EVERY grown-up person has something to tell in relation to history of his/her life experiences marked by events of all types. Obviously, there may be a pattern of similar events encountered by a person as dictated by settings such as village or urban life.
For those who growup in urban settings their youthful lifestyles at times spin around going to Cinema Halls and or Discotheque in groups.
Similarly, for youths in village settings they talk of grazing cattle, cultivating fields in groups and crossing flooded rivers and they perhaps enjoy. Drawing down memories on grazing cattle in the fields, most often there were arranged groups fighting with bare hand fists.
As expected always the winners were groups of older boys, who could then subject the defeated bloc to serve them by being forced to bring them sugar cane or potatoes plots even water drawn from a river, despite the defeated ones nursing wounds from the fight.
This scenario of boys arranging fights and ultimately the defeated subjected to serve their lords (winning group) is a direct reflection of how most African countries organize elections, and let their citizens contest for political positions, with the winners often clearly known even before the ballot is cast.
The winners similarly behave in different ways and press their defeated partners to work for them and in turn plunder national treasures and resources relentless without any mercy at all.
Looking back in history, Tanzania had well-established parastatal organisations with different functions including GAPCO, ATC, TACOSHIRI, NAFCO, RTC and many more.
These organisations employed many citizens who were eking out a living in a legal way and streamlined the services rendered to the Stakeholders.
In addition, there were textile factories like Sungura Textile, Urafiki, Mwatex, Kilitex, Morogoro Shoes Company, Mutex and many others.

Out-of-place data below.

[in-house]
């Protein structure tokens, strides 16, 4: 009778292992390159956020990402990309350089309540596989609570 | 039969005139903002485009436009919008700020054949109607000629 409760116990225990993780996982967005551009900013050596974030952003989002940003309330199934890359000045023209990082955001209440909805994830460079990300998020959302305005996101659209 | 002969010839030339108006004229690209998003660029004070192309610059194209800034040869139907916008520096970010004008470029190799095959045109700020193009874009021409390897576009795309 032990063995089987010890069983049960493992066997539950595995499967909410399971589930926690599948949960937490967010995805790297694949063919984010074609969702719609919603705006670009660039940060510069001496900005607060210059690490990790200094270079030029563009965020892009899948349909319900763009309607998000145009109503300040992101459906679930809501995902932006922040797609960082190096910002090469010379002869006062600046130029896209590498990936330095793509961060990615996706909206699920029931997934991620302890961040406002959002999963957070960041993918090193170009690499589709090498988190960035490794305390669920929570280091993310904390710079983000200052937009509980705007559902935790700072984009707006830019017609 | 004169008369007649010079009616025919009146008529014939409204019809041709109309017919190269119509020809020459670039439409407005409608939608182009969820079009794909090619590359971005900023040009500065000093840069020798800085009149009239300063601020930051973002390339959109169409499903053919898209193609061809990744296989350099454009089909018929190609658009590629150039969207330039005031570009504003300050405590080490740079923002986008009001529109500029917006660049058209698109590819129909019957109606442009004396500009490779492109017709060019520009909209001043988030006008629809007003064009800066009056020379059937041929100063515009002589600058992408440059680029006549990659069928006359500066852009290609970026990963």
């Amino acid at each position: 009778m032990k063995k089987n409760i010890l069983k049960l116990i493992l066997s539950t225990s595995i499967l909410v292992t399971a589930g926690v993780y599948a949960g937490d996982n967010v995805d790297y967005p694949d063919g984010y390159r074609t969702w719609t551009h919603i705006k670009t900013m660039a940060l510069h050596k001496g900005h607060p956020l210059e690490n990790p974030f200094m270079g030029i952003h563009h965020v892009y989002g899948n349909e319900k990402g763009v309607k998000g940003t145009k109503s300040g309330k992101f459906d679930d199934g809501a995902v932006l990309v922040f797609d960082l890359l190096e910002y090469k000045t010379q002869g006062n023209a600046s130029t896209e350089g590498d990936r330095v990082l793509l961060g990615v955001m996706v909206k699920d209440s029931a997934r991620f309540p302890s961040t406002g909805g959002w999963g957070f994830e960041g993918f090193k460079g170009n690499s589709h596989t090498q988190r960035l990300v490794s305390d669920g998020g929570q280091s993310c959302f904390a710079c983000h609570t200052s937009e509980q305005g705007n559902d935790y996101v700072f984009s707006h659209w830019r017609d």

All these national properties were established from taxpayers’ money and sweat, but were thereafter squandered, or stripped of capital and left useless just to be sold at a throwaway price to some few big boys.
The same happened to national owned Hotels, farming estates and ranches, you name them. The people or companies, which purchased them never developed them to attain capabilities and resume operations for the sake of ordinary citizens.
As usual explanations were delivered to the public to justify their failures, and protection to the individuals who ought to have been prosecuted in a court of law.
The tendency to squander and walk away freely and being cherished by the community for the unjustifiable enrichment, spread like bush fire. In the course, many public servants with big slots in the posts were enticed to confiscate whatever public property was within their area of jurisdiction.
This was the era where those in positions to access public resources formulated slogans such as ‘chukua chako mapema’ (pick up what belongs to you a soon as possible); kutesa kwa zamu (plundering public property in shifts); the big boys who never had direct access to the government properties baptized such bribes with goodwill rewards of Takrima.
The plundering behaviour continued to flourish and had no more restriction in dealing with government properties, and contractors joined the bandwagon of the looters, because they knew that their godfathers were in control.